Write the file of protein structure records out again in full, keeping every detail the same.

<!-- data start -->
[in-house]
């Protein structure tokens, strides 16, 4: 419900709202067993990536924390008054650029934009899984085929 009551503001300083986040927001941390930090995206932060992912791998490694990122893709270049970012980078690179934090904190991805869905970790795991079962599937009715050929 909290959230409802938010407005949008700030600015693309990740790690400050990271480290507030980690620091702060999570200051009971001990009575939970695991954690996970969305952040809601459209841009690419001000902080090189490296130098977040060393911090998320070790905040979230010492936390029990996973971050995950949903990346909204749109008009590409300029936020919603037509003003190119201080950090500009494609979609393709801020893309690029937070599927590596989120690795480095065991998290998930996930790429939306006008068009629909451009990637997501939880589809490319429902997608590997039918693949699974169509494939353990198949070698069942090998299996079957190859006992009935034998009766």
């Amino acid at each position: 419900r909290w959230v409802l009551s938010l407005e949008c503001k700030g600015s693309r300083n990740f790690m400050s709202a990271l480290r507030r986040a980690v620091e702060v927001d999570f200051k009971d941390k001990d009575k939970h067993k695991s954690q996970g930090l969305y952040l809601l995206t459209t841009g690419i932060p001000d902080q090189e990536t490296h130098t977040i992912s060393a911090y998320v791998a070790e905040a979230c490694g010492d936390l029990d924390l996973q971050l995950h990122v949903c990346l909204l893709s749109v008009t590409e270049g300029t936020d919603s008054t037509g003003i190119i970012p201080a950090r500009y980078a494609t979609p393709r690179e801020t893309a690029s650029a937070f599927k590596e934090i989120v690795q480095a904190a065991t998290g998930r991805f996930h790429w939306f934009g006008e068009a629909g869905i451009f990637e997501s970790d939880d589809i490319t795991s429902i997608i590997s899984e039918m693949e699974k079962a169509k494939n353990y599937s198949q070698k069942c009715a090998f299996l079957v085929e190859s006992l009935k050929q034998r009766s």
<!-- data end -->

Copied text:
[in-house]
């Protein structure tokens, strides 16, 4: 419900709202067993990536924390008054650029934009899984085929 009551503001300083986040927001941390930090995206932060992912791998490694990122893709270049970012980078690179934090904190991805869905970790795991079962599937009715050929 909290959230409802938010407005949008700030600015693309990740790690400050990271480290507030980690620091702060999570200051009971001990009575939970695991954690996970969305952040809601459209841009690419001000902080090189490296130098977040060393911090998320070790905040979230010492936390029990996973971050995950949903990346909204749109008009590409300029936020919603037509003003190119201080950090500009494609979609393709801020893309690029937070599927590596989120690795480095065991998290998930996930790429939306006008068009629909451009990637997501939880589809490319429902997608590997039918693949699974169509494939353990198949070698069942090998299996079957190859006992009935034998009766």
């Amino acid at each position: 419900r909290w959230v409802l009551s938010l407005e949008c503001k700030g600015s693309r300083n990740f790690m400050s709202a990271l480290r507030r986040a980690v620091e702060v927001d999570f200051k009971d941390k001990d009575k939970h067993k695991s954690q996970g930090l969305y952040l809601l995206t459209t841009g690419i932060p001000d902080q090189e990536t490296h130098t977040i992912s060393a911090y998320v791998a070790e905040a979230c490694g010492d936390l029990d924390l996973q971050l995950h990122v949903c990346l909204l893709s749109v008009t590409e270049g300029t936020d919603s008054t037509g003003i190119i970012p201080a950090r500009y980078a494609t979609p393709r690179e801020t893309a690029s650029a937070f599927k590596e934090i989120v690795q480095a904190a065991t998290g998930r991805f996930h790429w939306f934009g006008e068009a629909g869905i451009f990637e997501s970790d939880d589809i490319t795991s429902i997608i590997s899984e039918m693949e699974k079962a169509k494939n353990y599937s198949q070698k069942c009715a090998f299996l079957v085929e190859s006992l009935k050929q034998r009766s």